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I need help to make my database design better.

The db design is from the old developer, now I'm trying to get the design better by trying to put foreign key around so there won't be any orphan table.

CASE 1:

Here is the story:

I have tables ProductGroup (PG), ProductType (PT), Brand (B), Design (D) to keep all specific detail of the item. Then all the four tables are assembled into one table ProductMaster (PM) where they will be joined and make a ProdCd.

When any row of the PG,PT,B,G is being deleted, all related rows in PM will also be deleted.

There is the sample of the table (The code will be simplified):

CREATE TABLE [dbo].[ProductMaster](
    [ProdCd] [varchar](25) NOT NULL,
    [GCd] [varchar](15) NULL,
    [ACd] [varchar](15) NULL,
    [BCd] [varchar](15) NULL,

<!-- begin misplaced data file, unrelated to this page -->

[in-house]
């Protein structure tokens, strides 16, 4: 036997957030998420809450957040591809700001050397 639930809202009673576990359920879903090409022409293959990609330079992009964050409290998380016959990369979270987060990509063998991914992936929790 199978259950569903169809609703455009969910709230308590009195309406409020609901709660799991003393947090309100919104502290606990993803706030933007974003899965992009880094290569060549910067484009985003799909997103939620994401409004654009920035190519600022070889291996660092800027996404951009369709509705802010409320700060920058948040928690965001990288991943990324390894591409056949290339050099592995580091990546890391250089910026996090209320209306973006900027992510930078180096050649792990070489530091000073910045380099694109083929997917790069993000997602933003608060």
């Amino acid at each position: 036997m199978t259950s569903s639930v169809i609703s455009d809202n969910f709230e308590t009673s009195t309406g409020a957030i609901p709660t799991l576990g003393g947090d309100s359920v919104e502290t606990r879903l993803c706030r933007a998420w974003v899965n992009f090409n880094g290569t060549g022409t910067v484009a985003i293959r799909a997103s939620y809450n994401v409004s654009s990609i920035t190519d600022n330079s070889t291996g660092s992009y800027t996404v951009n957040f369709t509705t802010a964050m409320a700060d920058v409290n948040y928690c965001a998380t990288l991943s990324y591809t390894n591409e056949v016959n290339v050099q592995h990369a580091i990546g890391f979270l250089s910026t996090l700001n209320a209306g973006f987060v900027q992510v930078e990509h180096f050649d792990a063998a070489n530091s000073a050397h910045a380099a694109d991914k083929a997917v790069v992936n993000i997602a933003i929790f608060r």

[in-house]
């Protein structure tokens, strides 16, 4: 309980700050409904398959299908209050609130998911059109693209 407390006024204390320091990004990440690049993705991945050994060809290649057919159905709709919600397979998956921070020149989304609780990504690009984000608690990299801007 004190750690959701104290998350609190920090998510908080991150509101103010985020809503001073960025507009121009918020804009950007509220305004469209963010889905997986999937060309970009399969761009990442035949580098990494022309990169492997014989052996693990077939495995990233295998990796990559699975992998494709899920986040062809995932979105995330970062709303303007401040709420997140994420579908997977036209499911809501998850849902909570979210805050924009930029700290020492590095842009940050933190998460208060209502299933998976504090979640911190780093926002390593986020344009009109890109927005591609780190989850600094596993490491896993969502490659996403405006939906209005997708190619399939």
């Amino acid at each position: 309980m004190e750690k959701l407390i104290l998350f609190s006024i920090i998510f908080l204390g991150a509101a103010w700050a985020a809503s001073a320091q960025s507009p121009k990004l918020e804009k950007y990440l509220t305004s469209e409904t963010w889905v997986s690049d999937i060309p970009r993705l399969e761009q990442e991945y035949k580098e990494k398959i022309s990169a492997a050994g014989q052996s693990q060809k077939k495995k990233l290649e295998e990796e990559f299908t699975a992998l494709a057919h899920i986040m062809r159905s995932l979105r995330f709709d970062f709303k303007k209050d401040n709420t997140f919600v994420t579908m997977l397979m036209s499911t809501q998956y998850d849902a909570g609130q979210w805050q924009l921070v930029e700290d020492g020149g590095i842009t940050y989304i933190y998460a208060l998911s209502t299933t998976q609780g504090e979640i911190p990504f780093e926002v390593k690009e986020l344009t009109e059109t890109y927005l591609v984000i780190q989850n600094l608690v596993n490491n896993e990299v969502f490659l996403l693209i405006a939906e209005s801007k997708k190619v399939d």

[CCd] [varchar](15) NULL,
    [ProdType] [varchar](50) NULL,
    [BrandCd] [varchar](25) NULL,
    [Design] [varchar](150) NULL,
 CONSTRAINT [PK_ProductMaster] PRIMARY KEY CLUSTERED 
(
    [ProdCd] ASC
)WITH (PAD_INDEX  = OFF, STATISTICS_NORECOMPUTE  = OFF, IGNORE_DUP_KEY = OFF, ALLOW_ROW_LOCKS  = ON, ALLOW_PAGE_LOCKS  = ON) ON [PRIMARY]
) ON [PRIMARY]

CREATE TABLE [dbo].[ProductGroup](
    [GCd] [varchar](15) NOT NULL,
    [GroupDesc] [varchar](150) NULL,
 CONSTRAINT [PK_ProductGroup] PRIMARY KEY CLUSTERED 
(
    [GCd] ASC
)WITH (PAD_INDEX  = OFF, STATISTICS_NORECOMPUTE  = OFF, IGNORE_DUP_KEY = OFF, ALLOW_ROW_LOCKS  = ON, ALLOW_PAGE_LOCKS  = ON) ON [PRIMARY]
) ON [PRIMARY]

CREATE TABLE [dbo].[ProductType](
    [GCd] [varchar](1) NOT NULL,
    [ACd] [varchar](15) NOT NULL,
    [ProdType] [varchar](50) NOT NULL,
    [TypeDesc] [varchar](150) NULL,
 CONSTRAINT [PK_ProductType] PRIMARY KEY CLUSTERED 
(
    [GCd] ASC,
    [ACd] ASC,
    [ProdType] ASC
)WITH (PAD_INDEX  = OFF, STATISTICS_NORECOMPUTE  = OFF, IGNORE_DUP_KEY = OFF, ALLOW_ROW_LOCKS  = ON, ALLOW_PAGE_LOCKS  = ON) ON [PRIMARY]
) ON [PRIMARY]

CREATE TABLE [dbo].[Brand](
    [GCd] [char](1) NOT NULL,
    [BCd] [varchar](15) NOT NULL,
    [BrandCd] [varchar](25) NOT NULL,
    [BrandName] [varchar](75) NULL,
 CONSTRAINT [PK_Brand] PRIMARY KEY CLUSTERED 
(
    [GCd] ASC,
    [BCd] ASC,